Submitted to: American Society of Agronomy Abstracts
Publication Type: Abstract only
Publication Acceptance Date: 7/28/2004
Publication Date: 11/2/2004
Citation: Jenkins, M., Endale, D.M., Schomberg, H.H., Sangsupan, H.A., Radcliffe, D.R., Hartel, P.G., Cabrera, M.L., Vencill, W.K., Shappell, N.W. 2004. Fate and transport of sex hormones from poultry litter applied to till- and no-till cropping systems [abstract]. American Society of Agronomy, Agronomy Abstracts. p. 339. CDROM. Interpretive Summary: The U.S. poultry industry produces millions of tons litter (composed of feces and bedding material) annually. Most of it is applied to agricultural fields as fertilizer. Poultry litter is also a source of the sex hormones estradiol and testosterone. These are potent, naturally produced chemicals that can alter the development of fish, wildlife, and children and may be a cause of cancer in adult humans. Poultry litter is commonly applied to agricultural crops and pastures as a source of the soil nutrients nitrogen and phosphorus. The question has arisen recently, will these sex hormones leach out of the litter that is applied to fields during rain storms and contaminate surface and ground water used for recreation and drinking? We applied poultry litter to experimental fields at rates for nitrogen that are recommended for rye as a winter crop and corn as a summer crop. These fields were designed to measure, collect and sample all drainage and runoff that occurs from rain storms. We measured the concentrations of these two sex hormones, estradiol and testosterone, in the drainage and runoff after rains that occurred soon after litter application from fields that received litter and fields that did not'our control fields. The results of this study demonstrated that the poultry litter did not increase the concentration of these hormones above the base level that we measured from the control fields. In addition to the field study, we undertook a laboratory experiments to measure the filtering effect of the field soils on these hormones. This lab study demonstrated that a very small percentage of the hormones leach through the soil to contaminate groundwater. But with litter applications at levels recommended for the nitrogen demands of a crop like corn, no increases in the concentrations of the hormones was observed. Prudent application of poultry litter does not appear to increase the threat of contaminating surface water with sex hormones.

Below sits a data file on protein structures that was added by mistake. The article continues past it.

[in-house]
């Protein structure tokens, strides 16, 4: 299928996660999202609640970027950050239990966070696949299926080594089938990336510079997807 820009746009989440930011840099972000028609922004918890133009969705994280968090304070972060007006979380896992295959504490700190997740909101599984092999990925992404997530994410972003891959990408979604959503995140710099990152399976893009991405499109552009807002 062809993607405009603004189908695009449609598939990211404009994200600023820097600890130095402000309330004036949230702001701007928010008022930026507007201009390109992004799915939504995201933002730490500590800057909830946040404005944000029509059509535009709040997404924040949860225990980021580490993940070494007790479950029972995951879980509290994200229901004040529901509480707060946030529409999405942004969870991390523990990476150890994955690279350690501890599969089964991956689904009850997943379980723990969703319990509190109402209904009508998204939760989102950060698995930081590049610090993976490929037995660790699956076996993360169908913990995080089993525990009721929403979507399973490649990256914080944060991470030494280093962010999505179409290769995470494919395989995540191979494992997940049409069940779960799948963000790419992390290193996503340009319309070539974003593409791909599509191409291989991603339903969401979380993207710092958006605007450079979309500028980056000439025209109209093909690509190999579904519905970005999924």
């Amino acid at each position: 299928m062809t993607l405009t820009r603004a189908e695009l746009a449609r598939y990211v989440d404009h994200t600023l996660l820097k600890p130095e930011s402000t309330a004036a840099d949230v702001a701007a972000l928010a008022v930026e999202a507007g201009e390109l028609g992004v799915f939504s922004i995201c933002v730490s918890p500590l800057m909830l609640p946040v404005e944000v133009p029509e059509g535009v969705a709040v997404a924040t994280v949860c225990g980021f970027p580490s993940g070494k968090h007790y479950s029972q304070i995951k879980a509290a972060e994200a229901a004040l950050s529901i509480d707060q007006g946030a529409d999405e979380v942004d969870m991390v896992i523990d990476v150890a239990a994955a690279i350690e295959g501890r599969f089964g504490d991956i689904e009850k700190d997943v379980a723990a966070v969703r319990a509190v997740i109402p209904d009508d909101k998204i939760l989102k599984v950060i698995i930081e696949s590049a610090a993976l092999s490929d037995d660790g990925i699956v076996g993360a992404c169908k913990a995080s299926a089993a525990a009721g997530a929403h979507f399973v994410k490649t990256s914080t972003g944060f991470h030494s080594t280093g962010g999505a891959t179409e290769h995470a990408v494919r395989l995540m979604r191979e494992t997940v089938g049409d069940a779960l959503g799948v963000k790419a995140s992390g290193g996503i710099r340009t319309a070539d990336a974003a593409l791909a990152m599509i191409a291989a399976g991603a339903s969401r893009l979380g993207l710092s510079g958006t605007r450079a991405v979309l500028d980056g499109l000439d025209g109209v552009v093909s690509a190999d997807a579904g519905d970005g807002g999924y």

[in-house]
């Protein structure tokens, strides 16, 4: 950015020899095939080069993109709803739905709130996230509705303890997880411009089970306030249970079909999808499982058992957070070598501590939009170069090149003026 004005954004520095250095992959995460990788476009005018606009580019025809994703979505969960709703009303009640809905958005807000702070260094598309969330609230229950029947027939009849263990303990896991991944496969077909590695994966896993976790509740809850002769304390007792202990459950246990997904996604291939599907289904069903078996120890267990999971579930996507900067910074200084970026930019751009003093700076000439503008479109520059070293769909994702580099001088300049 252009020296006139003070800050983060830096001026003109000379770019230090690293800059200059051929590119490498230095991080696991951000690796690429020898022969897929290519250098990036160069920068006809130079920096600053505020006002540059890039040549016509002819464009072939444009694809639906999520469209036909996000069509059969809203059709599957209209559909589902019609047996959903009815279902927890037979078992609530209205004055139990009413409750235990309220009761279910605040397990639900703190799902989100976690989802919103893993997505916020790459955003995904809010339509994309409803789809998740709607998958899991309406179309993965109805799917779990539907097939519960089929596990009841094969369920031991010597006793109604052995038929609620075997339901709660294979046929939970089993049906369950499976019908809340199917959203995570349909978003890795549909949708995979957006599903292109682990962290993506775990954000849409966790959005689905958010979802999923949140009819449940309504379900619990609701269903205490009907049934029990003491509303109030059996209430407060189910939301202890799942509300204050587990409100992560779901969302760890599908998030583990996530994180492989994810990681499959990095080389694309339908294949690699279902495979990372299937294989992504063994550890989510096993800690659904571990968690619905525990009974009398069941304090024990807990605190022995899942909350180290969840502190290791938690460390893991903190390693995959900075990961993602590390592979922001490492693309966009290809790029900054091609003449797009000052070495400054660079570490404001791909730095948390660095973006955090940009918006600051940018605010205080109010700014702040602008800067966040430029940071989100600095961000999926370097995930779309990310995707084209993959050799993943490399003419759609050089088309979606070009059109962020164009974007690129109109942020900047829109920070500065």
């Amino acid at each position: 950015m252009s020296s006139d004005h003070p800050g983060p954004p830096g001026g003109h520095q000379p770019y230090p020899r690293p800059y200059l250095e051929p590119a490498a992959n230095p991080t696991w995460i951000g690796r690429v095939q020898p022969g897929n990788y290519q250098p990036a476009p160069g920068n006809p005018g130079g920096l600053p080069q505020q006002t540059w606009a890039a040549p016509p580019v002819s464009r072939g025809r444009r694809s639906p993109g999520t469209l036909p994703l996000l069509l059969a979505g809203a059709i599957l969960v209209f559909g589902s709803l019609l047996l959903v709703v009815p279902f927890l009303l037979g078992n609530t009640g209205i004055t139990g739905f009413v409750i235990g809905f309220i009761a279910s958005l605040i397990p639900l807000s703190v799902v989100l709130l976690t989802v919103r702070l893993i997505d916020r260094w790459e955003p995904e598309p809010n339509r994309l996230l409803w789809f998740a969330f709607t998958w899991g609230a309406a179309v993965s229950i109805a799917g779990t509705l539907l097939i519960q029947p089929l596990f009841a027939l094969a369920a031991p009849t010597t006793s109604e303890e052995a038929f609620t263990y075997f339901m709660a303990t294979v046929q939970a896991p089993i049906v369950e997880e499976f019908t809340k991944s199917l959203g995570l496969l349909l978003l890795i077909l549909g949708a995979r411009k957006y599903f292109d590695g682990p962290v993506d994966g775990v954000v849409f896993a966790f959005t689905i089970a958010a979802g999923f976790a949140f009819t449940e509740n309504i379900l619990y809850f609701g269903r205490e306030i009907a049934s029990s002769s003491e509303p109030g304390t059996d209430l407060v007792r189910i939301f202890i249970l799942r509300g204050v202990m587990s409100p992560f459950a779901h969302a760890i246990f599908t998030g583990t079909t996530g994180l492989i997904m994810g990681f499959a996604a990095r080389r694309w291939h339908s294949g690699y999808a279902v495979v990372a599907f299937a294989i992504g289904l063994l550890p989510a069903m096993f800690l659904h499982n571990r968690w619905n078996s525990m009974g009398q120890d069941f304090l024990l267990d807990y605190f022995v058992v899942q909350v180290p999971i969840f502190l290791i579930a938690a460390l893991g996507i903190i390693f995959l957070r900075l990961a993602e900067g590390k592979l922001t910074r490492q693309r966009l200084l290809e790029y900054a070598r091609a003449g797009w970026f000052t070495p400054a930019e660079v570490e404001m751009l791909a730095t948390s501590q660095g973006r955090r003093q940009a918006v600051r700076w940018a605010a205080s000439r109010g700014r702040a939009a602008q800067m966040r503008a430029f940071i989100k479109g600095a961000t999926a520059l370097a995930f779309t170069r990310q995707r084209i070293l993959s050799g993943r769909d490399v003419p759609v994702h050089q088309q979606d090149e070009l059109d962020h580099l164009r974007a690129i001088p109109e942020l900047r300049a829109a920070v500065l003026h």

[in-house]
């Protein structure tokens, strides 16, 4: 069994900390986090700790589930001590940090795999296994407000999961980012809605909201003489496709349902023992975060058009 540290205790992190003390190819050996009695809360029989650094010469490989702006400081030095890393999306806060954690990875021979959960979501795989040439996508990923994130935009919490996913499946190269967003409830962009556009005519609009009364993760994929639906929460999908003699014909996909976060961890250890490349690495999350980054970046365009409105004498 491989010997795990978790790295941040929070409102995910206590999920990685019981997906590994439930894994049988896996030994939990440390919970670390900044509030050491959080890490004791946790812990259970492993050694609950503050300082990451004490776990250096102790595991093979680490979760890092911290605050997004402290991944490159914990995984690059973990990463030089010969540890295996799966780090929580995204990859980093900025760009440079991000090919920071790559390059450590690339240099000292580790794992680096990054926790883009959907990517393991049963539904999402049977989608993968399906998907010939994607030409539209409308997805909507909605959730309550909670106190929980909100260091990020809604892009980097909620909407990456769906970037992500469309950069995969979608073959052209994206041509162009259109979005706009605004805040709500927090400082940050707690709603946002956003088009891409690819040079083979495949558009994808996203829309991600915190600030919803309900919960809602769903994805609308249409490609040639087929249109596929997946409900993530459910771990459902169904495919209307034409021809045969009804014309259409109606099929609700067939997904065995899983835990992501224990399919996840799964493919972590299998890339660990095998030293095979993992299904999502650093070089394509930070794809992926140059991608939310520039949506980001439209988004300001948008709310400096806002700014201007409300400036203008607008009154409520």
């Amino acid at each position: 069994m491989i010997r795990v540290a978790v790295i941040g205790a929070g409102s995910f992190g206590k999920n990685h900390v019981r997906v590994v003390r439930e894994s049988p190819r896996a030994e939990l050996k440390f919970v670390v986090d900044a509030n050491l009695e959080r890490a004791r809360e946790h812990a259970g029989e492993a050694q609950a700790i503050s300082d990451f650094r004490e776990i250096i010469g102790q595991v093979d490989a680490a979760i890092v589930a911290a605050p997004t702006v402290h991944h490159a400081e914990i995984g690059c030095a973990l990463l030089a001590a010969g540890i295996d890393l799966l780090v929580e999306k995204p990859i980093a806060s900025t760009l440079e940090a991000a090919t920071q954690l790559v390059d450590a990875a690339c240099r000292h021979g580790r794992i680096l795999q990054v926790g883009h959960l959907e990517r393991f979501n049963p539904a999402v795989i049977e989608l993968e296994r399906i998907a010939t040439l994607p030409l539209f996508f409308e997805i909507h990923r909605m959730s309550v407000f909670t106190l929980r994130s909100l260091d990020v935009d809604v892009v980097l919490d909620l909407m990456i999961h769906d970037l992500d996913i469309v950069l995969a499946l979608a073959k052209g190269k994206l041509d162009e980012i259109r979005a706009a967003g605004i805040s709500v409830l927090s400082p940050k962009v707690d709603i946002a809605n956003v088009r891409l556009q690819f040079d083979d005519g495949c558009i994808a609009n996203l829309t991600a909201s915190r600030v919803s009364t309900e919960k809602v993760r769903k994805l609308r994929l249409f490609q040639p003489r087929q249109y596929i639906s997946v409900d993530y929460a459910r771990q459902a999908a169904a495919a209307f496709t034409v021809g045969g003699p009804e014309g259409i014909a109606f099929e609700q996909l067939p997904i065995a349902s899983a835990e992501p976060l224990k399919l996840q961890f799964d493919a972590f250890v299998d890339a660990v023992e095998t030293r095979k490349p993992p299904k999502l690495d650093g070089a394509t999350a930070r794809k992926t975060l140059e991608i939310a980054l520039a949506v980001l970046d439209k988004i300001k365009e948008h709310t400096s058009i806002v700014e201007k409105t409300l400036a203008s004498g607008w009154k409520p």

Technical Abstract: The U.S. poultry industry produces millions of tons litter annually. Most of it is applied to agricultural fields as fertilizer. Poultry litter is also a source of the sex hormones estradiol and testosterone. Our objective was to determine if applications of poultry litter to agricultural fields is a threat to contaminate water resources with these sex hormones. Six no-till and six tilled plots in a random block design received agronomic levels of litter or mineral N, P, K before planting. Litter was assayed for hormones to determine load. After rye (in fall) and corn (in spring) were planted, run off and drainage was generated by rain or irrigation. Drainage and runoff were measured and subsampled. Water, soil, and litter subsamples were analyzed for the hormones by competitive enzyme immunoassay. With intact soil columns subsurface transport of radio labeled estradiol and testosterone was characterized. Results indicated that concentrations of sex hormones in drainage and runoff from litter amended plots were not significantly different from plots amended with mineral fertilizer. Soil concentrations of the hormones decreased weeks after litter application. Batch isotherm and intact column experiments indicated that while retardation coefficients for both hormones were high, movement of the hormones occurs when preferential flow through soil exists. Preliminary results from a tissue culture assay indicated that estradiol concentrations in drainage were bioactive.